AFTER YEARS OF INCREASED DEMAND for white poppies, today (26 September) sees the launch of a new design that means white poppies are entirely plastic-free and recyclable in household recycling facilities.

Tens of thousands of the new white poppies have been produced ahead of this year’s Remembrance Day by Calverts, a workers’ co-operative in east London.

The Peace Pledge Union (PPU), the pacifist group that oversees and distributes white poppies, has been working with Calvert’s for two years to ensure that the poppies are produced in line with nonviolent principles, ethical working practices and a commitment to tackling the climate emergency.

The new recyclable poppies are easier to attach and are expected to be more durable than previous white poppies. They are are printed using plant-based, biodegradable inks. There will be no increase in the cost.

The new white poppies are available from today from the PPU website. Over 200 shops and other outlets around the UK are expected to sell them in the run-up to Remembrance Sunday. The number of white poppy outlets has more than doubled in the last five years.

The PPU said today that working for peace must go hand in hand with tackling the climate emergency. They added that war and climate change are fuelling each other.

White poppies represent remembrance for all victims of war of all nationalities, a commitment to peace and a rejection of militarism. In contrast, the British Legion, who produce red poppies, say remembrance should be restricted to UK and allied armed forces personnel. White poppies have been worn in the run-up to Remembrance Day since 1933.

Geoff Tibbs, the PPU’s Remembrance Project Manager, said: “Climate change and militarism fuel each other. The world’s militaries are a major source of carbon emissions, while climate breakdown makes wars more likely. So it’s vital that the white poppy, a symbol of remembrance for all victims of war, reflects our commitment to the environment.

“Remembering all victims of war, including wars happening now, should go hand in hand with challenging militarism and the climate crisis.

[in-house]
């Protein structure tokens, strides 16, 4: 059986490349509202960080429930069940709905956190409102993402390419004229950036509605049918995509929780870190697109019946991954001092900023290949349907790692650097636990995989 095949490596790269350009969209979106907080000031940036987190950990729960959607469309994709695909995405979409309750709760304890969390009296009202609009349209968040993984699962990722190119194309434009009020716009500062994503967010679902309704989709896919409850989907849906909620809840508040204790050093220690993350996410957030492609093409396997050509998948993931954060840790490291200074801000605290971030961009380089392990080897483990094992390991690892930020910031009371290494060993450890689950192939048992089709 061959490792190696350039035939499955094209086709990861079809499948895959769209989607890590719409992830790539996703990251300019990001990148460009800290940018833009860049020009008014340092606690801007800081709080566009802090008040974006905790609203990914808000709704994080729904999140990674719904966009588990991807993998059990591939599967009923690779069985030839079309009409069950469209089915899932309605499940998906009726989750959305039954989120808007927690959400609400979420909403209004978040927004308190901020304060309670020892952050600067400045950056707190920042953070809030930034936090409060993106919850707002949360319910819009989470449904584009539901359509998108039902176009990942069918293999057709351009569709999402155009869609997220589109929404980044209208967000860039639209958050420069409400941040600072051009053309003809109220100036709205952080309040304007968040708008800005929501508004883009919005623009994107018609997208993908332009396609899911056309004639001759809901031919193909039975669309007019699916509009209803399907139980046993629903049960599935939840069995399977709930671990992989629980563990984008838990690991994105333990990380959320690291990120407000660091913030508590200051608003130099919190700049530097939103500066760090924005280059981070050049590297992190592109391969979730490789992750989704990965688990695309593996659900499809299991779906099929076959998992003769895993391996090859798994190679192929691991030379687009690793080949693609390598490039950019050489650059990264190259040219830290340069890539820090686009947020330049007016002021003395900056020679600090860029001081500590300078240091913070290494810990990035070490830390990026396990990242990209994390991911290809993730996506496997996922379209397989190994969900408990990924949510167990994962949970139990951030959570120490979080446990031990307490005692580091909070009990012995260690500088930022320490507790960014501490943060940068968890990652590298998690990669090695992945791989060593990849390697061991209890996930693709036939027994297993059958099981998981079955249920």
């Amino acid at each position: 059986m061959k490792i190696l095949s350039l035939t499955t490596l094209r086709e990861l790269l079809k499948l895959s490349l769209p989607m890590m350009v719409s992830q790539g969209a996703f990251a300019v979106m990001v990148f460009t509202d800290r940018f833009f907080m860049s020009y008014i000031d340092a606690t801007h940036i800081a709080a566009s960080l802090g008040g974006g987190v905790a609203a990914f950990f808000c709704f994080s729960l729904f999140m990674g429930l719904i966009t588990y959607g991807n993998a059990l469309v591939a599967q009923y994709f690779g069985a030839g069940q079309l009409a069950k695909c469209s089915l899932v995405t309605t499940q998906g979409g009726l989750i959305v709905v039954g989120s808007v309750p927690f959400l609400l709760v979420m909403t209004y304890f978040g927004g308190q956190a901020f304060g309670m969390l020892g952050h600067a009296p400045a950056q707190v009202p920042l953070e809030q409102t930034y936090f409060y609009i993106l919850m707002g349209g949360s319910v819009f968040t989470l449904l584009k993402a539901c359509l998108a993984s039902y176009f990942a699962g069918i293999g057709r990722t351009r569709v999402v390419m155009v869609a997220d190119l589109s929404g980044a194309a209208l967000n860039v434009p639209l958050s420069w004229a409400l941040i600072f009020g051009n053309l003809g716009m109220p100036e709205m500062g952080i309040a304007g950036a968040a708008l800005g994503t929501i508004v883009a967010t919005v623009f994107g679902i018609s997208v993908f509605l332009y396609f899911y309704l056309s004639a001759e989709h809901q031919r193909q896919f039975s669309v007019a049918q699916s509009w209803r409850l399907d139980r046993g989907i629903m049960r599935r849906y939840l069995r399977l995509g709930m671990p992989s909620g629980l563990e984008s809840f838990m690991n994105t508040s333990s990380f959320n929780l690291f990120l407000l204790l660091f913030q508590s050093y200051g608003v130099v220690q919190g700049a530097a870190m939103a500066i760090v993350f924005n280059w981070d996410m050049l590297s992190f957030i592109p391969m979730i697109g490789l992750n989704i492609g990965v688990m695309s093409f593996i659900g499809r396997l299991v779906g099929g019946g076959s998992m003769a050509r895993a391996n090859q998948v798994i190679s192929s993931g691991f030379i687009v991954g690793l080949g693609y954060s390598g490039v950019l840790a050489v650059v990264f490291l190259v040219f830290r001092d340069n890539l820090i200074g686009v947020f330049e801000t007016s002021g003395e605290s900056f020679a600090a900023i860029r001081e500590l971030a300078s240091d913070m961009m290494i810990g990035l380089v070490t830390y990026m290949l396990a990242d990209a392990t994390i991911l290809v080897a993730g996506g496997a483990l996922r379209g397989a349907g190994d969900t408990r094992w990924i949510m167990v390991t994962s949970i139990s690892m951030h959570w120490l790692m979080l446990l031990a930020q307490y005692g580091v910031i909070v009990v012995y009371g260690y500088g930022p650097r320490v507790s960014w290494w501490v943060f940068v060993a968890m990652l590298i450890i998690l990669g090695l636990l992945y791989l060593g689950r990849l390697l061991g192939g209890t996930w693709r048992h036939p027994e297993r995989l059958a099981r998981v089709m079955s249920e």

“The white poppy is a powerful symbol of peace and remembrance for so many people. We are delighted to work with Calverts, a workers’ co-operative, on a design that’s both environmentally conscious and socially responsible.”

White poppies represent remembrance for all victims of war, a commitment to peace and a rejection of militarism. They were founded by the Co-operative Women’s Guild in 1933 and have been distributed by the Peace Pledge Union since 1981.

Money raised through white poppy sales goes towards promoting nonviolent approaches to conflict and producing educational materials. Many white poppy wearers also donate to charities supporting veterans or other victims of war.

The last decade has seen significantly increased demand for white poppies. In 2021, more than 300 orders were placed for the PPU’s Remembrance and White Poppies Education Pack, aimed at schools, the highest number since it was launched in 2017. Last year also saw an increase in the use of white poppies in ceremonies in city centres and universities. For example, Leicester University laid wreaths of both red and white poppies for the first time. In 2018, the centenary of the end of World War One, over 122,000 white poppies were distributed; the highest number since white poppies were introduced in 1933.

* Frequently Asked Questions on white poppies here

* Source: Peace Pledge Union